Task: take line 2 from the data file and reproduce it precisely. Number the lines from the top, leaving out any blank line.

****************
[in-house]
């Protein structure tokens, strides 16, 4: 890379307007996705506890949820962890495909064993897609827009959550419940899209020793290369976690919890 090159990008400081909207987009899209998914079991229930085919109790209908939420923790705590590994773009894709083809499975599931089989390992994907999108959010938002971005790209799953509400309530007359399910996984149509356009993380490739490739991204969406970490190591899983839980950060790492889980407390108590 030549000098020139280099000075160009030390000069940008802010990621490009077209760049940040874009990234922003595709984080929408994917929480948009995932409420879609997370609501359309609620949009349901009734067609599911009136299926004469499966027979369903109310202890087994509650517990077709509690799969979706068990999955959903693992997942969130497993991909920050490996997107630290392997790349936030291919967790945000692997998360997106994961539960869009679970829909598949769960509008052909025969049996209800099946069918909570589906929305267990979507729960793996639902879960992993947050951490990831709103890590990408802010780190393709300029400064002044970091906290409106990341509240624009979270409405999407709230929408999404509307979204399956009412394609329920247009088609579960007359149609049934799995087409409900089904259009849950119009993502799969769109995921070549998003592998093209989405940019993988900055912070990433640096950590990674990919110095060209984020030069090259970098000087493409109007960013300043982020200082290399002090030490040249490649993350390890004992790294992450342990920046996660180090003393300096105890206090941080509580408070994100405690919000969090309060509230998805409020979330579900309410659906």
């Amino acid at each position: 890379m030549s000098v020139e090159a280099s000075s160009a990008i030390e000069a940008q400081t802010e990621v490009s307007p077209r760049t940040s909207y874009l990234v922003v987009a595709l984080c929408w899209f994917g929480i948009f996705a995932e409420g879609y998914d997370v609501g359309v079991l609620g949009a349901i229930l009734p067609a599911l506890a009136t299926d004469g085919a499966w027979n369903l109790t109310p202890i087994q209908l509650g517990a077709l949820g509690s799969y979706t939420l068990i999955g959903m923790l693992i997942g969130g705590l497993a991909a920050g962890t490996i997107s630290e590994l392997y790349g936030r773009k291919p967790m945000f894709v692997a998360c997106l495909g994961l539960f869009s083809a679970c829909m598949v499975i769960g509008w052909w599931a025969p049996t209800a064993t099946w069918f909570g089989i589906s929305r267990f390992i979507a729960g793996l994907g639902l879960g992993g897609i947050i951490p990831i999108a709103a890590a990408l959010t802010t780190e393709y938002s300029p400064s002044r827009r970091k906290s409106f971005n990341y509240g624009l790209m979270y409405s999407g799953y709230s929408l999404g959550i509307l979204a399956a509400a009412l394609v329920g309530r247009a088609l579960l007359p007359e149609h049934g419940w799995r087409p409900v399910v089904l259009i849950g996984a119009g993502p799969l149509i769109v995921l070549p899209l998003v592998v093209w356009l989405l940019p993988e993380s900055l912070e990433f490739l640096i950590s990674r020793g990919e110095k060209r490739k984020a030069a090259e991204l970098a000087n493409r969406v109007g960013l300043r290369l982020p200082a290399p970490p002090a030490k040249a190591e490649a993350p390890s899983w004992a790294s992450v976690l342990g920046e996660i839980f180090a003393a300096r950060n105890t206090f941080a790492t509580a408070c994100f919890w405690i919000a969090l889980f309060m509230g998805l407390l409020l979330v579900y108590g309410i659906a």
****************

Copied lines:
């Protein structure tokens, strides 16, 4: 890379307007996705506890949820962890495909064993897609827009959550419940899209020793290369976690919890 090159990008400081909207987009899209998914079991229930085919109790209908939420923790705590590994773009894709083809499975599931089989390992994907999108959010938002971005790209799953509400309530007359399910996984149509356009993380490739490739991204969406970490190591899983839980950060790492889980407390108590 030549000098020139280099000075160009030390000069940008802010990621490009077209760049940040874009990234922003595709984080929408994917929480948009995932409420879609997370609501359309609620949009349901009734067609599911009136299926004469499966027979369903109310202890087994509650517990077709509690799969979706068990999955959903693992997942969130497993991909920050490996997107630290392997790349936030291919967790945000692997998360997106994961539960869009679970829909598949769960509008052909025969049996209800099946069918909570589906929305267990979507729960793996639902879960992993947050951490990831709103890590990408802010780190393709300029400064002044970091906290409106990341509240624009979270409405999407709230929408999404509307979204399956009412394609329920247009088609579960007359149609049934799995087409409900089904259009849950119009993502799969769109995921070549998003592998093209989405940019993988900055912070990433640096950590990674990919110095060209984020030069090259970098000087493409109007960013300043982020200082290399002090030490040249490649993350390890004992790294992450342990920046996660180090003393300096105890206090941080509580408070994100405690919000969090309060509230998805409020979330579900309410659906």